NATIONAL BUREAU OF ECONOMIC RESEARCH
NATIONAL BUREAU OF ECONOMIC RESEARCH

The Macroeconomic Effects of Housing Wealth, Housing Finance, and Limited Risk-Sharing in General Equilibrium

Jack Favilukis, Sydney C. Ludvigson, Stijn Van Nieuwerburgh

NBER Working Paper No. 15988
Issued in May 2010

---- Acknowledgements -----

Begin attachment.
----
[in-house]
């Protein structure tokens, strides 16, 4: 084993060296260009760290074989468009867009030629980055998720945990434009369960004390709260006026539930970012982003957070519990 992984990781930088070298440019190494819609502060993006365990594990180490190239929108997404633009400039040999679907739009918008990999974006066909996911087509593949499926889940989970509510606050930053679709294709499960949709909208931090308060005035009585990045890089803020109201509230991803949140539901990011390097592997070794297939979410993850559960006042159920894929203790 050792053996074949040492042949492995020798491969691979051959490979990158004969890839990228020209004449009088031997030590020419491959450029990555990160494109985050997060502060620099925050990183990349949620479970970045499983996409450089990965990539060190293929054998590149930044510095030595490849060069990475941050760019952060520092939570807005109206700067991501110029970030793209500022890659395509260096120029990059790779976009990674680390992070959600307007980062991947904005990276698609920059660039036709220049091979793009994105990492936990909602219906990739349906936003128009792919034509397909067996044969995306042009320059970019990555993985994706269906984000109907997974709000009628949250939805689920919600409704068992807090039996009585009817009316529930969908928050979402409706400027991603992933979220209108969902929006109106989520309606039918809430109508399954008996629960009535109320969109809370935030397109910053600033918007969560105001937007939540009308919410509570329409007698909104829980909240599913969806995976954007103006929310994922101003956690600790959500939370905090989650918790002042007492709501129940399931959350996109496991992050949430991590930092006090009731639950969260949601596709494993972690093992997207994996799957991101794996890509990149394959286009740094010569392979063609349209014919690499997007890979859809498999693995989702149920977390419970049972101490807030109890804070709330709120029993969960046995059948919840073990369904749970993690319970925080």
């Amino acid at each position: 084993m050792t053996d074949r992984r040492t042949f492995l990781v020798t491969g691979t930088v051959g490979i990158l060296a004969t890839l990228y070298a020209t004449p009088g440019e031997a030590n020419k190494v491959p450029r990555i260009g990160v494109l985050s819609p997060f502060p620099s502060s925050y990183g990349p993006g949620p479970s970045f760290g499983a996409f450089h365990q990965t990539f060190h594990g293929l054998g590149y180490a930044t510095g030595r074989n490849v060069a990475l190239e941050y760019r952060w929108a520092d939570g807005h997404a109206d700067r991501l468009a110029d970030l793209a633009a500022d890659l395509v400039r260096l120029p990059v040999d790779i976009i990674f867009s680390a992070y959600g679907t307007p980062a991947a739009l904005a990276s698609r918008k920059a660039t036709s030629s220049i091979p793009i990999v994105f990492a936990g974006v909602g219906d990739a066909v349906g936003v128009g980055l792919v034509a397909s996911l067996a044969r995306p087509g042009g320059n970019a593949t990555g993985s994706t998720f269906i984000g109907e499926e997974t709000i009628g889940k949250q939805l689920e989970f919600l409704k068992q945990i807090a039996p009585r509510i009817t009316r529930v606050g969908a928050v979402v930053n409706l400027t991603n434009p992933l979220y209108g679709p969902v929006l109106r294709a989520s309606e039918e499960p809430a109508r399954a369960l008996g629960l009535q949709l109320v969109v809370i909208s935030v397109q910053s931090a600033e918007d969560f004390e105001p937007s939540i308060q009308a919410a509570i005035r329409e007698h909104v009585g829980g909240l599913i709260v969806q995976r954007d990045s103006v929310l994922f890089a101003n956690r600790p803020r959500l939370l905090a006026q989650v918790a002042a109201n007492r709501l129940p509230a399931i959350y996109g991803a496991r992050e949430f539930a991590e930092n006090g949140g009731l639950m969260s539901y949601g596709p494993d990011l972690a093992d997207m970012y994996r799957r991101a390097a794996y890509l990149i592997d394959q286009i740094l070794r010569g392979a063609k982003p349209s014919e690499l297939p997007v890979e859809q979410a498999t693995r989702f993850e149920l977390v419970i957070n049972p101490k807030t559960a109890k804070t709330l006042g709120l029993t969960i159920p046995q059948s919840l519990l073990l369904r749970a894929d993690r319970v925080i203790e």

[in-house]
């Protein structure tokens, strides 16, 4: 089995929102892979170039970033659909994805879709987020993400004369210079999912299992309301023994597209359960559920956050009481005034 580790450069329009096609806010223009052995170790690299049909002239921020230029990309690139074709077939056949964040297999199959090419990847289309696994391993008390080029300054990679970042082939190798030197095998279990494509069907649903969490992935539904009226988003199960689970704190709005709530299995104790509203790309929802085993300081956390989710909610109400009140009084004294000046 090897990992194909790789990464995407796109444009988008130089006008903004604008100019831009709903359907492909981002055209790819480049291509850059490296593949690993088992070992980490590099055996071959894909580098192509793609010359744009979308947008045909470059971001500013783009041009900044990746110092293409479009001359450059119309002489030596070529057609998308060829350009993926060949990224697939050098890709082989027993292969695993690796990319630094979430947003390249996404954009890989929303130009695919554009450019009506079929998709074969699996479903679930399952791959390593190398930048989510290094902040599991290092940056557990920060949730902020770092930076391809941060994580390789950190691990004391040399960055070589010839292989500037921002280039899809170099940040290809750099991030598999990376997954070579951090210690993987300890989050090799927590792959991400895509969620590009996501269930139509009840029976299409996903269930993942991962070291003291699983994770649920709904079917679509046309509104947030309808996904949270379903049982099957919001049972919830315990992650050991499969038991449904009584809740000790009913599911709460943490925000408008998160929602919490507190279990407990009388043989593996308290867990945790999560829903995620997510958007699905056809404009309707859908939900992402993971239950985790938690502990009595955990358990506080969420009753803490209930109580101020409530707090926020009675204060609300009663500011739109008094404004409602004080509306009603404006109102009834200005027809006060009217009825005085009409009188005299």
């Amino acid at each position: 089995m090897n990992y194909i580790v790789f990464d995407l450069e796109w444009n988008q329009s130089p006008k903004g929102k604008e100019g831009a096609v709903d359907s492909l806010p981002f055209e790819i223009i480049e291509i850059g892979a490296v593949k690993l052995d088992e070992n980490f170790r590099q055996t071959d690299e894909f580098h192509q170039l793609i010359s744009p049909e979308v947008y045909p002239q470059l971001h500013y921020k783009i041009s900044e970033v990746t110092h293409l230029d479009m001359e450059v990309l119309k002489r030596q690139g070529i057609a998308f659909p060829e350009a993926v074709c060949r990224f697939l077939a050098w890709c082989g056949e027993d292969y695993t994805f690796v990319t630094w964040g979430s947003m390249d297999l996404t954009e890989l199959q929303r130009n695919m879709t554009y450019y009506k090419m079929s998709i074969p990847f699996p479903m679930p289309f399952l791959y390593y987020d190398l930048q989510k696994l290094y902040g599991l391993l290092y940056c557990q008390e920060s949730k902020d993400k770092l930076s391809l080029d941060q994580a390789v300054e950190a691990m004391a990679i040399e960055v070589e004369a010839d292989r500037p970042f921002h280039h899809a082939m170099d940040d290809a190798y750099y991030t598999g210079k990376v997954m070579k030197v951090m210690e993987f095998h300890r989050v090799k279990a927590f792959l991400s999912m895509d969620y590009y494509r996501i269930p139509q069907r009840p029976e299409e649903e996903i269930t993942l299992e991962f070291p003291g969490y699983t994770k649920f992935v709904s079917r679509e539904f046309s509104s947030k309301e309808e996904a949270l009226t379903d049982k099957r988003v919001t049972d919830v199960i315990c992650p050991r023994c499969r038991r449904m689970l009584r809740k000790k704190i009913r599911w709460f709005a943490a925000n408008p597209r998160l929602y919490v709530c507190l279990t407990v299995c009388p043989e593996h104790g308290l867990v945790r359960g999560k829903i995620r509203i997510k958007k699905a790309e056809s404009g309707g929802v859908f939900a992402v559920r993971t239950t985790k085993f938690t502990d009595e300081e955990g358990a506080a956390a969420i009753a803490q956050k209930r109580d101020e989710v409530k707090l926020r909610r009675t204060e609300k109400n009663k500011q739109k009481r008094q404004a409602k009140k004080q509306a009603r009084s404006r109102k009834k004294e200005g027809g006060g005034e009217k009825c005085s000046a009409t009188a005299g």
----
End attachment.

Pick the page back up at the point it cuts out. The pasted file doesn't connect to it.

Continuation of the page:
This material is based on work supported by the National Science Foundation under Grant No. 1022915 to Ludvigson and Van Nieuwerburgh. We are grateful to Alberto Bisin, Daniele Coen-Pirani, Dean Corbae, Morris Davis, Bernard Dumas, Raquel Fernandez, Carlos Garriga, Bruno Gerard, Francisco Gomes, James Kahn, John Leahy, Chris Mayer, Jonathan McCarthy, Francois Ortalo-Magne, Stavros Panageas, Monika Piazzesi, Richard Peach, Gianluca Violante, Amir Yaron, and to seminar participants at Erasmus Rotterdam, the European Central Bank, ICEF, HEC Montreal, Lon- don School of Economics, London Business School, Manchester Business School, NYU, Stanford Economics, Stanford Finance, UCLA Finance, University of California Berkeley Finance, Université de Lausanne, University of Michigan, University of Tilburg, University of Toronto, the University of Virginia McIntyre/Darden joint seminar, the American Economic Association annual meetings, January 2009 and January 2010, the ERID conference at Duke 2010, the London School of Economics Conference on Housing, Financial Markets, and the Macroeconomy May 18-19, 2009, the Minnesota Workshop in Macroeconomic Theory July 2009, the NBER Economic Fluctuations and Growth conference, February 2010, the European Finance Association meetings Frankfurt 2010, the NBER PERE Summer Institute meeting July 2010, the SED Montreal 2010, and the Utah Winter Finance Conference February 2010, the NBER Asset Pricing Meeting April 2011, the 2011 WFA meeting, the Baruch NYC Real Estate Meeting 2012, and the 2012 Philadephia Workshop on Macroeconomics for helpful comments. Any errors or omissions are the responsibility of the authors. The views expressed herein are those of the authors and do not necessarily reflect the views of the National Bureau of Economic Research.

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